Joined:
    Sep 26, 2005
    Oddometer:
    2,407
    Location:
    Eastern Washington, USA
    I do a fair amount of solo back country riding and have not done anything yet worth a story. Like most say; plenty of water, snacks, tools, and medical stuff. Two rules I follow help me stay out of trouble.

    Don't ride down anything I will have trouble getting back up. If in doubt park the bike and walk it first.

    The other I bend sometimes depending on the remoteness of place and weather. Don't ride solo into the unknown beyond half a tank. Even though the road/trail is good and the map shows a clear route you may not know about a bridge being washed out or a rock slide. Fifty miles goes by fast but can be a long way to walk.

    Sent from my SCH-I535 using Tapatalk 2
    #33
  14. Tinker1980

    Tinker1980 Long timer

    Joined:
    Dec 10, 2012
    Oddometer:
    1,763
    Location:
    Nowhere, OK
    Great thread. One thing I can agree with is DON'T RIDE ALONE. It's asking for trouble. And bring tools.

    A friend, my brother, and myself were riding at Hudson lake. I had my 08 KLR, Friend Ray had his 09 KLR, Brother Sean had his 09 DR650. He tried to skirt the DR650 around a mud hole, and the back tire slid in, dropped the bike - and it turned out to be a mudhole that would stop a lifted jeep. Only thing sticking out of the hole was his handlebar, rest of the bike was submerged. We got it pulled out of the hole, and then the fun began - would it start? Pulled the plug, cranked it. Tipped the bike over on it's left side, stood it back up, and drained the water from the tank. Drained the fuel and water out of the carb. I ran the KLR out of the woods and to the closest gas station for three quarts of oil, and we drained the oil. Only ill effects seemed to be the clutch cable sticking, and my brother swearing off trail riding.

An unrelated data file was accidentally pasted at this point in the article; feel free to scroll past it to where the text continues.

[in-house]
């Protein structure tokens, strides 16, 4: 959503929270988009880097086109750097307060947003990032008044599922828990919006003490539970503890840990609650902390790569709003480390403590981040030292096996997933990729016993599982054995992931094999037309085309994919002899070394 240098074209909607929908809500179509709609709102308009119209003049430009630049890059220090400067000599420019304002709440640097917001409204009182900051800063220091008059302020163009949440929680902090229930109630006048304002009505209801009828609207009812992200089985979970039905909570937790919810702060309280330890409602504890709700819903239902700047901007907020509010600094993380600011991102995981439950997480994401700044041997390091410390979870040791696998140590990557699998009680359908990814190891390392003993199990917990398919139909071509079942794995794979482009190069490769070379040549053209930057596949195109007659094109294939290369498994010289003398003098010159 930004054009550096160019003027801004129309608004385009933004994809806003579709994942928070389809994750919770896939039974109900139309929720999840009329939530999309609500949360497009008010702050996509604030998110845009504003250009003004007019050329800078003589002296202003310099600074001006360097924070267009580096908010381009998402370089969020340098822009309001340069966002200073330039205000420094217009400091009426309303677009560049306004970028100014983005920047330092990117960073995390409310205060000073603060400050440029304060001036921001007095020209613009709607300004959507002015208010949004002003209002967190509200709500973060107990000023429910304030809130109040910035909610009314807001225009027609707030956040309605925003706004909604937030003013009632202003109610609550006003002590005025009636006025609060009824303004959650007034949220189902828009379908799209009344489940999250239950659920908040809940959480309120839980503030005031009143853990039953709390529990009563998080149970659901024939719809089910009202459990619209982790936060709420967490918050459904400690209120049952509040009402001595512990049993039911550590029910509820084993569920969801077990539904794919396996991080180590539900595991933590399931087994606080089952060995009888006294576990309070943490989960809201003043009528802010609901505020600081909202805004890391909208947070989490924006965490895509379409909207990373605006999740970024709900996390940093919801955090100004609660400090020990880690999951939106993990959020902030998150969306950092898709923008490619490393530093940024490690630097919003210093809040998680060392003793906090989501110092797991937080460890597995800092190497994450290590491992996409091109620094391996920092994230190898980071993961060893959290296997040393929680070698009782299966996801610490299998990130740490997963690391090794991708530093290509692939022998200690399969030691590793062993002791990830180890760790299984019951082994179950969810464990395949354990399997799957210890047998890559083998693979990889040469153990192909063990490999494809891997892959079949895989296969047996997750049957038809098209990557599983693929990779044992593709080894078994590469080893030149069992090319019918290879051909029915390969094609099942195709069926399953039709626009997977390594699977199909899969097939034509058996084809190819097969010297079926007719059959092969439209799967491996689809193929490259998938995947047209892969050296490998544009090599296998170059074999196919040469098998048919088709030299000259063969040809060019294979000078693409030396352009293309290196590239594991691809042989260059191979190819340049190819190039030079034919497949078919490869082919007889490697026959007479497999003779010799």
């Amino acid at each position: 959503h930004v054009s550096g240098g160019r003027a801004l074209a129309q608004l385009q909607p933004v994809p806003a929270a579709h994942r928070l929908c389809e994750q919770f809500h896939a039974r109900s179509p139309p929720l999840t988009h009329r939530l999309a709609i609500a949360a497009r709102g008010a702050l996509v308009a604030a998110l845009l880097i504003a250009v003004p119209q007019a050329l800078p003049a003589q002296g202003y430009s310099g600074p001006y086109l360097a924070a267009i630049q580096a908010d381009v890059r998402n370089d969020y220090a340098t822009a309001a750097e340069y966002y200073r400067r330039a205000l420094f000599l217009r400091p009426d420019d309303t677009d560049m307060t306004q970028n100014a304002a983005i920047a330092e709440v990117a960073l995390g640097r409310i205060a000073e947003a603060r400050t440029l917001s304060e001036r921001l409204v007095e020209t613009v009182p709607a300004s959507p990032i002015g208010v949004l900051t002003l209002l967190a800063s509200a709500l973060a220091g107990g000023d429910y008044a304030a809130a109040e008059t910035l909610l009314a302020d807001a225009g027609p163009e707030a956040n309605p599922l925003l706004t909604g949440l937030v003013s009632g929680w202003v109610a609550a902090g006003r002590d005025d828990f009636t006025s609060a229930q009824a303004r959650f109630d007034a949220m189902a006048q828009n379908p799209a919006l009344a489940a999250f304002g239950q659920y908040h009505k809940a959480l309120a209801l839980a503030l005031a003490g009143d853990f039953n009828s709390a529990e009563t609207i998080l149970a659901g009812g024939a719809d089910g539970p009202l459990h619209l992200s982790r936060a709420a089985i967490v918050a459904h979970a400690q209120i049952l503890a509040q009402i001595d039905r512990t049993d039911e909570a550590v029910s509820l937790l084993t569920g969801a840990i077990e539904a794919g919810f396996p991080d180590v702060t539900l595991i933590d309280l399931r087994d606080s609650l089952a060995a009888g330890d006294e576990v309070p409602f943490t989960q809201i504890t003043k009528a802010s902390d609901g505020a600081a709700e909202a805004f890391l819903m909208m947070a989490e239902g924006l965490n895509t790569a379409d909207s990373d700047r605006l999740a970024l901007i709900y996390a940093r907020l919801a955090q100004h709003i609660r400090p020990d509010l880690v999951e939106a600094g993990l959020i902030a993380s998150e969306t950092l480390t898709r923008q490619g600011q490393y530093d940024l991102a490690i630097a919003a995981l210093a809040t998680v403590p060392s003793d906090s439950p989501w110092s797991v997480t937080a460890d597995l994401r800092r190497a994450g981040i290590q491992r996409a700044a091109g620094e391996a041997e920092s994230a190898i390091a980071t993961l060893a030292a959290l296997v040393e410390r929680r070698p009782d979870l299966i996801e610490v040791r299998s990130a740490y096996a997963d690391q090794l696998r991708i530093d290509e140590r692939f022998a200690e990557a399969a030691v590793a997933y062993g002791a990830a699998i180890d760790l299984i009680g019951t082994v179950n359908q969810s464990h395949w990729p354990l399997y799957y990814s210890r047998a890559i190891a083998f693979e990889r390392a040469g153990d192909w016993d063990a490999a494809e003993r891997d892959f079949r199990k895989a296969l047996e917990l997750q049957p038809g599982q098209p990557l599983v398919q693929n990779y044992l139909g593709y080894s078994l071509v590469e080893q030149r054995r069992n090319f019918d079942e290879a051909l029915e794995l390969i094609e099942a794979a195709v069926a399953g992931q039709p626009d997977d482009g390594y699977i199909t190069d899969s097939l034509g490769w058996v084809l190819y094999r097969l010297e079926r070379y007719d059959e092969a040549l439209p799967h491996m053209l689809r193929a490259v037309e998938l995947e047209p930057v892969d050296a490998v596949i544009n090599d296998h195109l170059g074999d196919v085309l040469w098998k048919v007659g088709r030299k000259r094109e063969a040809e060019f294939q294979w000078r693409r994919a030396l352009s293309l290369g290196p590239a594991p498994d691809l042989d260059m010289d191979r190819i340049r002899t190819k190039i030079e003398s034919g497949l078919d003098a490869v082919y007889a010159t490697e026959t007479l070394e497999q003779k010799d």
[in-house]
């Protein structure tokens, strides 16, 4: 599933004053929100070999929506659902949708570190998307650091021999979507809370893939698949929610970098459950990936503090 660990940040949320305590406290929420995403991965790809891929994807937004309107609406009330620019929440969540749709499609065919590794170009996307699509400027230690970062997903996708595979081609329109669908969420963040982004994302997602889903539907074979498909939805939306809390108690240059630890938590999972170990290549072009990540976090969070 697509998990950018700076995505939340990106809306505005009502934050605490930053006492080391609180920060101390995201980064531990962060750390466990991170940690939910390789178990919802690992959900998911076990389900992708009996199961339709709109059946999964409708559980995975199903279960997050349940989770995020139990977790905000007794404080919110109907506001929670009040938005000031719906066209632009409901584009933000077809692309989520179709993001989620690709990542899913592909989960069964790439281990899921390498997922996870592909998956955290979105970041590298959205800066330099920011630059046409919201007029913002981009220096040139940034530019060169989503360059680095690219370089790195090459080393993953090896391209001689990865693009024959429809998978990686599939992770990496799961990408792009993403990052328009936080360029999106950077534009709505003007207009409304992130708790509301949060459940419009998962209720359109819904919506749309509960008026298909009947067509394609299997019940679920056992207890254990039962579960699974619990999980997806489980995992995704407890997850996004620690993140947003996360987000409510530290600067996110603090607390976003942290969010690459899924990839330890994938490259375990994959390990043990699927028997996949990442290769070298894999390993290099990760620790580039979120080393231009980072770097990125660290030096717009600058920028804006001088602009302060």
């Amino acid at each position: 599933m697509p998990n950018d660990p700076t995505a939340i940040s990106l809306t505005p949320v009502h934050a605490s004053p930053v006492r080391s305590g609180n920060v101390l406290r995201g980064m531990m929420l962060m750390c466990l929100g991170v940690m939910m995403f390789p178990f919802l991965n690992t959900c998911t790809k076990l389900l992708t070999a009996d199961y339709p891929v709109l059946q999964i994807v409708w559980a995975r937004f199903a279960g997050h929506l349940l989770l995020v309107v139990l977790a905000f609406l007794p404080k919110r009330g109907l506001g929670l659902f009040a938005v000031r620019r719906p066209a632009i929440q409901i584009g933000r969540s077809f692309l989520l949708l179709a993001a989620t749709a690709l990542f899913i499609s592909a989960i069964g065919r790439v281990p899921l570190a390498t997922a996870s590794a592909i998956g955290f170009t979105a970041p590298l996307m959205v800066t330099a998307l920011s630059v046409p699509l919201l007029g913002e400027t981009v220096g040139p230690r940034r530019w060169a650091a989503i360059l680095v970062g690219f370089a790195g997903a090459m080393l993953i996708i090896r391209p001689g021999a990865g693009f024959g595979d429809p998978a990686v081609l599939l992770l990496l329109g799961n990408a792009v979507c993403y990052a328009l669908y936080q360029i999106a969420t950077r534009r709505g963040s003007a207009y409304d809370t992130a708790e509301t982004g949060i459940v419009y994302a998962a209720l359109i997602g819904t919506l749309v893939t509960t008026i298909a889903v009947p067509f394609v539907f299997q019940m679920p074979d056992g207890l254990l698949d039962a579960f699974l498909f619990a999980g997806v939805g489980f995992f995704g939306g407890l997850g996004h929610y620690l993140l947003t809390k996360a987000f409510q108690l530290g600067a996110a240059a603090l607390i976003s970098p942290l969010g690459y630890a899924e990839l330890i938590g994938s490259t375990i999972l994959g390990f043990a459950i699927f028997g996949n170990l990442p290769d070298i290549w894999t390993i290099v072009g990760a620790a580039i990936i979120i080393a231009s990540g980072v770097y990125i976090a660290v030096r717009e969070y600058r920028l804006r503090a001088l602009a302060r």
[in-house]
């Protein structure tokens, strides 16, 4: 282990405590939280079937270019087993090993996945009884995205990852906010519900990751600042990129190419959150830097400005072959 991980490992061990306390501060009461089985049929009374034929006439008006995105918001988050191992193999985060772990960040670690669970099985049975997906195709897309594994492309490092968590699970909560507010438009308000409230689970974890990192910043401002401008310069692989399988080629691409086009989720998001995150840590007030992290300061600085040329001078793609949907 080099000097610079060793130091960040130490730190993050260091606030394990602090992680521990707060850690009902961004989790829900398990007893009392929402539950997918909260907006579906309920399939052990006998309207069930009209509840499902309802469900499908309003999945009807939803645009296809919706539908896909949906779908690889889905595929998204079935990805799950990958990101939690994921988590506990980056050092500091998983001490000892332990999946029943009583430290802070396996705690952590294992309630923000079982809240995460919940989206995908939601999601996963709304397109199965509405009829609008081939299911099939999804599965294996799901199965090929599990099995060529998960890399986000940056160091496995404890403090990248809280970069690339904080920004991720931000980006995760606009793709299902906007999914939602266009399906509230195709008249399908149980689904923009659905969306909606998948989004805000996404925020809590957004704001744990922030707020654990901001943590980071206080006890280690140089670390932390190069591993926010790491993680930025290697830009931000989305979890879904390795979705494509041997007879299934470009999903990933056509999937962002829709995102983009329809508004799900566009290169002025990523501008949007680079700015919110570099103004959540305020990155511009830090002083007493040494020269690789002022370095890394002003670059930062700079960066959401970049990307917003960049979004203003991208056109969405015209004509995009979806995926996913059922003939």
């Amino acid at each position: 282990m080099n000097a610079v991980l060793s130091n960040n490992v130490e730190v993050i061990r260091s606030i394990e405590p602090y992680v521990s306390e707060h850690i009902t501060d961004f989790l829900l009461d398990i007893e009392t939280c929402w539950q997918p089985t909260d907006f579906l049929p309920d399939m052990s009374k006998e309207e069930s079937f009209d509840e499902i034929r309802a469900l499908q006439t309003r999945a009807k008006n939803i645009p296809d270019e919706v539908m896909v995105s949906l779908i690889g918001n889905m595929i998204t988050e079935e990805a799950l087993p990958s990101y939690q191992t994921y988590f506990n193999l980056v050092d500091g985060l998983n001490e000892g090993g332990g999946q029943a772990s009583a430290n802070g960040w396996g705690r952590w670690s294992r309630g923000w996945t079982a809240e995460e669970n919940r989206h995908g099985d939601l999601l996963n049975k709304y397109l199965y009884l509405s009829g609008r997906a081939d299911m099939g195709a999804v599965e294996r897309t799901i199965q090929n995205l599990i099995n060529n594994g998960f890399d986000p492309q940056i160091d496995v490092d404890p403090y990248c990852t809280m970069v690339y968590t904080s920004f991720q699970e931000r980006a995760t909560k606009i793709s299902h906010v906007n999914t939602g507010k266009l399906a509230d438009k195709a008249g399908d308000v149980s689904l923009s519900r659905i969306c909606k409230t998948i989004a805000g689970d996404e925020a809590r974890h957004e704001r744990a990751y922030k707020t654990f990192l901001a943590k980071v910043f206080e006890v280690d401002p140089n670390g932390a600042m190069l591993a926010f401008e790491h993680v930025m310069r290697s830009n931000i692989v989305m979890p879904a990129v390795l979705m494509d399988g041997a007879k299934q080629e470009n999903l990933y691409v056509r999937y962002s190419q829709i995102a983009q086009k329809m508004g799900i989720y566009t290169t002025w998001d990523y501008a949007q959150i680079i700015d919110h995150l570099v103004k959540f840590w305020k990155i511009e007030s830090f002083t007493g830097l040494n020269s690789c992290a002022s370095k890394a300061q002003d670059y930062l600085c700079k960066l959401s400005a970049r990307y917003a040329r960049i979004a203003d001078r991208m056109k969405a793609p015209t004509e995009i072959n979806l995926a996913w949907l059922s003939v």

#34
  15. Hop-Sing

    Hop-Sing Been here awhile

    Joined:
    Dec 21, 2011
    Oddometer:
    563
    If I had to ride with someone I would never ride.
    So the issue is getting stranded.
    That means we are talking about being by ourselves and in trouble.
    This is a subject I could then talk about.

    Being aware of your surroundings is vital.
    And being prepared is good, but we are still talking about being stranded.
    So no matter how prepared you are, you are still stranded in this thread.

    If you are an ADVenturous person, keep yourself fit. be ready for something to kick your ass. and then get up and take care of it.
    otherwise stay at home.

    Maybe this is why I ride alone!
    #35
  16. Geolander

    Geolander Scruffy Nerf Herder

    Joined:
    Mar 28, 2013
    Oddometer:
    617
    Location:
    Ken Caryl, CO
    January of 2011 I backpacked about 20 miles into Pike National Forest intending to stay the weekend. I left late Friday morning and was planning to be back Sunday afternoon. I had just received a Garmin eTrex 20 for Christmas and didn't bother taking any hard maps. Just the GPS. Well no one told me that alkaline batteries have an exponential discharge rate below 32 degrees fahrenheit... Well I must have left the GPS on overnight Saturday into Sunday because when I woke up to a blizzard a couple of hours before sunrise on Sunday morning the GPS was dead, and my tracks by sunrise were completely covered in snow.. Like everything else.. My sleeping bag, me, the inside of the tent, my outer layer of clothes, my backpack... I didn't even have snowshoes for the trek out. Just some microspikes... I ended up out there until Thursday. It was by far and away the most terrifying experience of my life. My only saving grace was my ability to make a fire with wood that was soaking wet, knowledge of basic survival shelters for added protection against the elements and reflecting a fire's heat.

    I really honestly thought I was going to die in my sleep from hypothermia out there... That or carbon monoxide poisoning from trying to sleep so close to the punky fire all night.

    What I learned...

    Should be obvious.. Always bring hard maps.

    ......and don't rely on technology. Always have some primitive / low tech back ups.
    #36
  17. Seppo

    Seppo Been here awhile

    Joined:
    Mar 26, 2009
    Oddometer:
    504
    Location:
    Austria "Mostviertel"
    i got stuck pretty bad twice. on the same day.